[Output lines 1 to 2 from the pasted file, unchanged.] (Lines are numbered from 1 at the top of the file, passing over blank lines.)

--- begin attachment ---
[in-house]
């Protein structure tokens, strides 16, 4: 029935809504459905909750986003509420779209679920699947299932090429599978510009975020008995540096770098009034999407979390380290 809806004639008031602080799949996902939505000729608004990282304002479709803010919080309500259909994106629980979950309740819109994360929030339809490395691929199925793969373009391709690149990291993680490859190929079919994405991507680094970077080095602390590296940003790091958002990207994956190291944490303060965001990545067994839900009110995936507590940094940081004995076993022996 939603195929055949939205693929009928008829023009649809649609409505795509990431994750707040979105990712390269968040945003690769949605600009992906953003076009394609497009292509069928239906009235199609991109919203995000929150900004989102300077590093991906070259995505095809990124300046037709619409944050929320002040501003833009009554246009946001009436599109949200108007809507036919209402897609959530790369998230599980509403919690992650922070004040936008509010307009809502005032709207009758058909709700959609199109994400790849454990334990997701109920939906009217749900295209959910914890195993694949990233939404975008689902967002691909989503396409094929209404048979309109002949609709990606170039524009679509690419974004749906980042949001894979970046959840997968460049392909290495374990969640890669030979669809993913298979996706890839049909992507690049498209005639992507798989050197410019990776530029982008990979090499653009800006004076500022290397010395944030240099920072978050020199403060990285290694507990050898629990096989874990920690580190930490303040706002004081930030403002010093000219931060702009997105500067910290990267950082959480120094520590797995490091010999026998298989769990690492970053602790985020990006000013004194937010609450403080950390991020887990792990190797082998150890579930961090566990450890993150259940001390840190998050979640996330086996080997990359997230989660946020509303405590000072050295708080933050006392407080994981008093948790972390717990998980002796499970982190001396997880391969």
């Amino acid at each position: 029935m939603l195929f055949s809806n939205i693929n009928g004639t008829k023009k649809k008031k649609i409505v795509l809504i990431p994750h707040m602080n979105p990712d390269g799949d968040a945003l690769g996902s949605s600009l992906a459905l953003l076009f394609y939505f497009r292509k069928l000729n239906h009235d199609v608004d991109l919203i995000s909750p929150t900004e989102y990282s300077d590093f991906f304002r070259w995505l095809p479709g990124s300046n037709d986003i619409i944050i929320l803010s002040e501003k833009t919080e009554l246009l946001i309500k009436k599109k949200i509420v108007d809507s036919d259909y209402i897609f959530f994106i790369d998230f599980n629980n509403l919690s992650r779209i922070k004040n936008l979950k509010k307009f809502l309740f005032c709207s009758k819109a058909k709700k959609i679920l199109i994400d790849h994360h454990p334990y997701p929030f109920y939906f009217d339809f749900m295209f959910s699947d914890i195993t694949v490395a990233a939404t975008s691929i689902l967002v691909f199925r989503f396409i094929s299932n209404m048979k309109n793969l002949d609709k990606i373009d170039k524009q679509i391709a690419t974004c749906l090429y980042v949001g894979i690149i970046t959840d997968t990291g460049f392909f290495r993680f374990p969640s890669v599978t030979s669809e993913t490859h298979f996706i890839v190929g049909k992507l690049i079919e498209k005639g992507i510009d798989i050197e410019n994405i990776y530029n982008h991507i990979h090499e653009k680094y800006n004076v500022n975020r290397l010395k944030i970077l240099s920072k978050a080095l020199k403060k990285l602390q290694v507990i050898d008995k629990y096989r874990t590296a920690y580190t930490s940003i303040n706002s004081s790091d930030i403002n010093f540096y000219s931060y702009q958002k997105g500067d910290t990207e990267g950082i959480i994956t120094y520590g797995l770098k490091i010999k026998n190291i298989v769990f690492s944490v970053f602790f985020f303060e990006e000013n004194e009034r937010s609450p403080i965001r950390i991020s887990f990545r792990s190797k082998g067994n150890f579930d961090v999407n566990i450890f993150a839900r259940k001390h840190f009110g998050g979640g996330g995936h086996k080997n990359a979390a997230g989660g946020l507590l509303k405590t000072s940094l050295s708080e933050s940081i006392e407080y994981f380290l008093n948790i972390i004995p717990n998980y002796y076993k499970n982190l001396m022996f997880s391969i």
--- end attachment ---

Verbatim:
[in-house]
């Protein structure tokens, strides 16, 4: 029935809504459905909750986003509420779209679920699947299932090429599978510009975020008995540096770098009034999407979390380290 809806004639008031602080799949996902939505000729608004990282304002479709803010919080309500259909994106629980979950309740819109994360929030339809490395691929199925793969373009391709690149990291993680490859190929079919994405991507680094970077080095602390590296940003790091958002990207994956190291944490303060965001990545067994839900009110995936507590940094940081004995076993022996 939603195929055949939205693929009928008829023009649809649609409505795509990431994750707040979105990712390269968040945003690769949605600009992906953003076009394609497009292509069928239906009235199609991109919203995000929150900004989102300077590093991906070259995505095809990124300046037709619409944050929320002040501003833009009554246009946001009436599109949200108007809507036919209402897609959530790369998230599980509403919690992650922070004040936008509010307009809502005032709207009758058909709700959609199109994400790849454990334990997701109920939906009217749900295209959910914890195993694949990233939404975008689902967002691909989503396409094929209404048979309109002949609709990606170039524009679509690419974004749906980042949001894979970046959840997968460049392909290495374990969640890669030979669809993913298979996706890839049909992507690049498209005639992507798989050197410019990776530029982008990979090499653009800006004076500022290397010395944030240099920072978050020199403060990285290694507990050898629990096989874990920690580190930490303040706002004081930030403002010093000219931060702009997105500067910290990267950082959480120094520590797995490091010999026998298989769990690492970053602790985020990006000013004194937010609450403080950390991020887990792990190797082998150890579930961090566990450890993150259940001390840190998050979640996330086996080997990359997230989660946020509303405590000072050295708080933050006392407080994981008093948790972390717990998980002796499970982190001396997880391969």